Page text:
Between Presence and Program: The Photographic Error as Counterculture
This book chapter contributes to debates on photographic representation, digital materiality and glitch aesthetics and identifies the unique position of the photographic error in contemporary digital practice.
The chapter is part of the larger practice-led project In Pursuit of Error (2014 – to date) which investigates the photographic error in practice and culture. The project contributes to debates in photography which centre upon materiality and embodiment in the digital age, problematising issues of representation and ‘truth’ which pertain to the digital and foregrounding performativity and the role of technology as key components of photography as a creative practice as a cultural phenomenon. The project includes several additional peer-reviewed publications; this publication represents the most significant to date.
The chapter advances the central research questions of the project: the ostensible disappearance of the error in digital photography; how the error challenges accepted standards of photographic representation; the nature of agency in photography and the value of the error as a developmental tool in creative practice.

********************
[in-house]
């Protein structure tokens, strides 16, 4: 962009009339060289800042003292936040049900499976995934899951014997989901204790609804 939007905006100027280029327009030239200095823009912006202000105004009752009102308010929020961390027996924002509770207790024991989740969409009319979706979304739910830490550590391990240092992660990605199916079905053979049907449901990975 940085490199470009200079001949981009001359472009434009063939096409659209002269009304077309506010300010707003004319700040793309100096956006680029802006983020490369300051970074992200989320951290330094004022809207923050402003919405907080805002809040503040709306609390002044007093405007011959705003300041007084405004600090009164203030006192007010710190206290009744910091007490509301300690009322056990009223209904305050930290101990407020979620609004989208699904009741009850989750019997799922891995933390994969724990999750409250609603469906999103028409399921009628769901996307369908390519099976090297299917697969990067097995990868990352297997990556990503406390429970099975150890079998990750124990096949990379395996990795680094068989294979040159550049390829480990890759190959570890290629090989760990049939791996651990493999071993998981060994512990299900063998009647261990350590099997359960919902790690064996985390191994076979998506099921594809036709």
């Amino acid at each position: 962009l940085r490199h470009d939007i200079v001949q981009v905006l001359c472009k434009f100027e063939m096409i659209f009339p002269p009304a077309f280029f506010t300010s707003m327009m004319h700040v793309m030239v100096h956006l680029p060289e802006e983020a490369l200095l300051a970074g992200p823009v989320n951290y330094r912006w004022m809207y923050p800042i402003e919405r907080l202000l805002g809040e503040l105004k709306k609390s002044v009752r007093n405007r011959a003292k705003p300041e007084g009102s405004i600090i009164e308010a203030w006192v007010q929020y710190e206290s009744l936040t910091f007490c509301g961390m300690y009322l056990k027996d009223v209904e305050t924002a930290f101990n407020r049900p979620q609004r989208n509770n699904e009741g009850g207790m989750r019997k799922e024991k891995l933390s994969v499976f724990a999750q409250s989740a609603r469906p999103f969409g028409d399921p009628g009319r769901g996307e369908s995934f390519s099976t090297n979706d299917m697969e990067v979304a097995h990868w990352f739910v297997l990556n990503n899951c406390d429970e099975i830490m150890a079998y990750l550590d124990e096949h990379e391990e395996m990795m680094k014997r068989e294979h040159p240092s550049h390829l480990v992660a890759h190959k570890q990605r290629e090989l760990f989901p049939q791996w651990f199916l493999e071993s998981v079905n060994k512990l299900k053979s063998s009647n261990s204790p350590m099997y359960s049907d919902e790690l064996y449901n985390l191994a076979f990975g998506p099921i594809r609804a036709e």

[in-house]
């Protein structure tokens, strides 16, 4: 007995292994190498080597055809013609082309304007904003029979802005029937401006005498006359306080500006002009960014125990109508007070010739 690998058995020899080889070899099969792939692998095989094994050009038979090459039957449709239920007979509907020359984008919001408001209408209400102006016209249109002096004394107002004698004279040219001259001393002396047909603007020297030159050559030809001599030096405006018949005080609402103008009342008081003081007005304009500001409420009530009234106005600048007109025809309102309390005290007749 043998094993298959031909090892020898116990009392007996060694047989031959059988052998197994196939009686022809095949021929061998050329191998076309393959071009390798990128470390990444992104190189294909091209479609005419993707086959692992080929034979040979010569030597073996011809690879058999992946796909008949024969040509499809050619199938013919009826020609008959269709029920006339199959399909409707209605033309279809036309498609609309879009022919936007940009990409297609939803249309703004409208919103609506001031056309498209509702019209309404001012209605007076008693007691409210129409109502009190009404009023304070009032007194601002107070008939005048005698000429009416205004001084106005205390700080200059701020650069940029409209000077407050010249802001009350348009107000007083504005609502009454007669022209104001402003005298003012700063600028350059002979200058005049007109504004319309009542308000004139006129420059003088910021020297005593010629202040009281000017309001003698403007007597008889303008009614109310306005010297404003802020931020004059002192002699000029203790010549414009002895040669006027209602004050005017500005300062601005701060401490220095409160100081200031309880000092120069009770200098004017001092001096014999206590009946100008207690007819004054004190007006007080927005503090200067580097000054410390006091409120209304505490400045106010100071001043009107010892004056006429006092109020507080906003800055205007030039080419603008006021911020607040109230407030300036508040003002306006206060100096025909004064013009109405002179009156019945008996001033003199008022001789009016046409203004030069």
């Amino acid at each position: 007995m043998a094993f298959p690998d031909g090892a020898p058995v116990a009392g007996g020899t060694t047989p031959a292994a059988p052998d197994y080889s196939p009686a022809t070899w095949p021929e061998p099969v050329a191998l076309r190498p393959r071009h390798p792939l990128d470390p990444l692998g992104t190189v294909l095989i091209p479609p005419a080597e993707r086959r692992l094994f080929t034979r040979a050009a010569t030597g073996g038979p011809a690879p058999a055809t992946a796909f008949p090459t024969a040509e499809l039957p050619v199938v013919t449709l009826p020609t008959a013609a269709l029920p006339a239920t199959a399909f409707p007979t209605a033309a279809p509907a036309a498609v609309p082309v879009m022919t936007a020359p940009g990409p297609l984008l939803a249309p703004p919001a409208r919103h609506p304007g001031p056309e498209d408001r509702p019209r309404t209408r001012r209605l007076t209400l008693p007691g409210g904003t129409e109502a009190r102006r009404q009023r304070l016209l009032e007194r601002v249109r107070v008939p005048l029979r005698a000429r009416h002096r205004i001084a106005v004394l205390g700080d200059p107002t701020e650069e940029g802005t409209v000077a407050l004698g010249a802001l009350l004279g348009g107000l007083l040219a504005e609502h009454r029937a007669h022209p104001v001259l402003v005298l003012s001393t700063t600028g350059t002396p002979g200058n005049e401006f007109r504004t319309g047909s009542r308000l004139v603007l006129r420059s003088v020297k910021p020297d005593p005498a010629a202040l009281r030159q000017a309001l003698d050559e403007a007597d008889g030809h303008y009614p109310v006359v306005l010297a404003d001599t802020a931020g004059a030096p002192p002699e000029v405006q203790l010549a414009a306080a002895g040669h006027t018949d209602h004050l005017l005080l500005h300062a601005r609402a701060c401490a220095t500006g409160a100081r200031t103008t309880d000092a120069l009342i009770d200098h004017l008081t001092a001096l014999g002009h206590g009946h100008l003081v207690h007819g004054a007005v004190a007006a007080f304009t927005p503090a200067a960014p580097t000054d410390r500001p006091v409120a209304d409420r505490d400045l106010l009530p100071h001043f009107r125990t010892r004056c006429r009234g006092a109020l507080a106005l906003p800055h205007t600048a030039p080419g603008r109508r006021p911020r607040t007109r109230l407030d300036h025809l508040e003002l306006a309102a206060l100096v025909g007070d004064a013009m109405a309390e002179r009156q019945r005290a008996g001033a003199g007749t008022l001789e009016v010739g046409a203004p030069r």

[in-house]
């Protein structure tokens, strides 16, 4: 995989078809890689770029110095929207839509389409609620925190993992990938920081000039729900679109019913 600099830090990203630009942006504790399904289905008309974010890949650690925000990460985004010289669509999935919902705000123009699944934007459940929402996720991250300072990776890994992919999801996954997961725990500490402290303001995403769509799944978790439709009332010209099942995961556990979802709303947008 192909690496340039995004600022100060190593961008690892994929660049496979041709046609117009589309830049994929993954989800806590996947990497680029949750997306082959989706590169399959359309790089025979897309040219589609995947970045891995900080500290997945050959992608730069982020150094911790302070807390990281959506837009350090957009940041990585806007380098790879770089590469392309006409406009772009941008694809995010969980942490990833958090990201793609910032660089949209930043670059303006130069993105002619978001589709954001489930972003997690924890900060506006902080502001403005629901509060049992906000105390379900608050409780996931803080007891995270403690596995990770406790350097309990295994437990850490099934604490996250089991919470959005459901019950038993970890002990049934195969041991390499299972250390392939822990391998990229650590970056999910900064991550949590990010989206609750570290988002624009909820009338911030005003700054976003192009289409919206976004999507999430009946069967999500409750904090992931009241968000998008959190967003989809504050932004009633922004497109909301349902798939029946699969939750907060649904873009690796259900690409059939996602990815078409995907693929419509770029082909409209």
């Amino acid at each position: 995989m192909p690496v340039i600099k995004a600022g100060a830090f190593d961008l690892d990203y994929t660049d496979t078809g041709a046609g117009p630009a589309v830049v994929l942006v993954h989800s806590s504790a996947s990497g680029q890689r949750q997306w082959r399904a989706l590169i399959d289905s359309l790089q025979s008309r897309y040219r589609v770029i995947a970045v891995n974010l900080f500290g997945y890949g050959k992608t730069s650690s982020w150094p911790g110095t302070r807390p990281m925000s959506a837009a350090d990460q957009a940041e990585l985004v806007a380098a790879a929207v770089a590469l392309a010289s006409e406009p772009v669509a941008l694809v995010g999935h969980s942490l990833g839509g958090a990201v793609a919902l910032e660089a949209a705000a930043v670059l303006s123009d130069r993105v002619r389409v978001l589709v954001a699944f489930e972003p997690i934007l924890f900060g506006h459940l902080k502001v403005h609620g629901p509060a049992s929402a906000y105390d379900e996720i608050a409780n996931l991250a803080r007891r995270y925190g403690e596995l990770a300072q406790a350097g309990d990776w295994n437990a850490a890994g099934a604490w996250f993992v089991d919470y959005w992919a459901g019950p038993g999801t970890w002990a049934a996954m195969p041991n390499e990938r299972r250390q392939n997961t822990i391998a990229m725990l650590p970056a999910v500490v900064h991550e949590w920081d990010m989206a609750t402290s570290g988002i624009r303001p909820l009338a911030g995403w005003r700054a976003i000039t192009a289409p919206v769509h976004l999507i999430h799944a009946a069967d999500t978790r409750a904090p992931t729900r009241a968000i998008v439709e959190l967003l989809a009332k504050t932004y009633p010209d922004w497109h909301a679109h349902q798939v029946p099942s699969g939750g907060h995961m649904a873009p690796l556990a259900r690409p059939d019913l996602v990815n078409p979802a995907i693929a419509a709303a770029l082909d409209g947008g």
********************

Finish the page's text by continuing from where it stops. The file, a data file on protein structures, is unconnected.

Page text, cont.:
The chapter is the result of an extended period of data gathering and analysis of the photographic error as it occurs in photographers’ everyday practice. Through regular open calls, amateur and professional photographers and artists in the UK and internationally contribute their photographic errors to the project, along with a narrative to explain how the error occurred and their perception of it. Contributions are analysed to identify significant characteristics of image and process. The image and narrative dataset forms an ethnographic account of contemporary photography as it is practised by amateurs and artists.
Using this database as a starting point, a range of theoretical frameworks have been applied to interpret the error, including aesthetics, epistemology and performance theory. The chapter builds on this methodology, using New Materialism and Critical Technology studies to articulate the error specifically in relation to technology.
Significantly, practice suggests that the photographic event extends before and after the moment of taking an image, casting ‘photographing’ as an extended time-based event which is durational and performative. In this context, the chapter critiques developments in camera technology as ideologically driven toward an ‘ideal’ photography informed by concepts of objectivity, disembodiment and the ‘instant’.
Using Actor Network Theory, the chapter reimagines the relationship between camera and photographer. It reveals how the error destabilizes hierarchies of control and agency established in camera design, and reasserts the material presence of both parties in the act of photographing. In so doing, it presents a revitalized concept of photography as an embodied practice that challenges accepted notions of photographic representation.